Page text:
We invited Chris Dier, social studies teacher and the 2020 Louisiana Teacher of the Year, to share with us how he is planning to teach his students about the presidential election and address the challenges educators may face.
The 2020 presidential election will present a challenge to educators across the country as they navigate this topic with their students. We are teaching at a time when we are uncertain of who our next president will be as mail-in ballots continue to trickle in and our current president declares both victory and fraud. Students are going to have a lot of questions, thoughts, and concerns as this is unfamiliar territory for them, and teachers are tasked to address them.
First and foremost, it’s best that educators seek to ensure the social and emotional health of the students and cultivate relationships based on tolerance and empathy prior to having these conversations and conducting these lessons. We must teach, but we must care first. Ensure norms for productive discussions are established and students have healthy relationships with one another. Students are experiencing an atypical amount of stress due to the ongoing pandemic, subsequent economic burdens, and all of the events brought on in 2020. Their screens are overloaded with information from various avenues. They may not have the ability to process this as adults would. Classrooms provide a space for them to process.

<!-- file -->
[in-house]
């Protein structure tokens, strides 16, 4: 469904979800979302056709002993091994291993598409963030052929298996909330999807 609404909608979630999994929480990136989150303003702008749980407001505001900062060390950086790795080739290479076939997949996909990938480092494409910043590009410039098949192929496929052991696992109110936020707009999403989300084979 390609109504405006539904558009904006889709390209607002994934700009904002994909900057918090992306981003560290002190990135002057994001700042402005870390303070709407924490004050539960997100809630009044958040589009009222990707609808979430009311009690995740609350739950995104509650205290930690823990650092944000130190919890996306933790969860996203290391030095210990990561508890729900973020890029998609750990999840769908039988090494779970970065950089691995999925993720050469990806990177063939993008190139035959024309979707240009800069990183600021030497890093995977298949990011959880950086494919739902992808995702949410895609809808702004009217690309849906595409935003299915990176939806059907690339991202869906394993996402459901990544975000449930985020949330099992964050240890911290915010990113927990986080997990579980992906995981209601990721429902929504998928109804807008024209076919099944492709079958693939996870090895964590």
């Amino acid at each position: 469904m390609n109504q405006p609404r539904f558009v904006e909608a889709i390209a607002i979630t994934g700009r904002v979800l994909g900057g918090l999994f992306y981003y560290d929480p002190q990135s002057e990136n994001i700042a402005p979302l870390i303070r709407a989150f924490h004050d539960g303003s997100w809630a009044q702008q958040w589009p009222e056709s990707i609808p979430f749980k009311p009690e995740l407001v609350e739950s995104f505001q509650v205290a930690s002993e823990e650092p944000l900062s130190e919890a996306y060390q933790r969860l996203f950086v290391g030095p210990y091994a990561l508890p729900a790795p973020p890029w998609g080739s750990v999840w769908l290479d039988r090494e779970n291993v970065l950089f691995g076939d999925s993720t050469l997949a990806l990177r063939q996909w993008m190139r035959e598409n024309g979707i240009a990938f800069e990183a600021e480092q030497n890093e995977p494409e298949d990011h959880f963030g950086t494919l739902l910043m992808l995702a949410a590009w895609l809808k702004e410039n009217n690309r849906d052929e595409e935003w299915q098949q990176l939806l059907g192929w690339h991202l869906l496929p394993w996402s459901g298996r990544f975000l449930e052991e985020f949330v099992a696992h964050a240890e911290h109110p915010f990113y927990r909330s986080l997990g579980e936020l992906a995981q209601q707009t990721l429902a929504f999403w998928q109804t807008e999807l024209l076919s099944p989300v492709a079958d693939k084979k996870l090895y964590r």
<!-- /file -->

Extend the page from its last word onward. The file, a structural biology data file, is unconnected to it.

Despite the challenges teaching the election will inevitably present, teachers—especially those who teach content applicable to these events—may do a disservice to students if they choose to ignore them altogether. As teachers, we must ensure we prepare our students for these scenarios and use them as teachable moments as politics already gravely impacts their lives. The day after the election, I provided time for my students to reflect by jotting down their thoughts in a free-write. They were then allowed to share their thoughts, if they chose to do so. Afterwards, I had an honest, student-led conversation with them.
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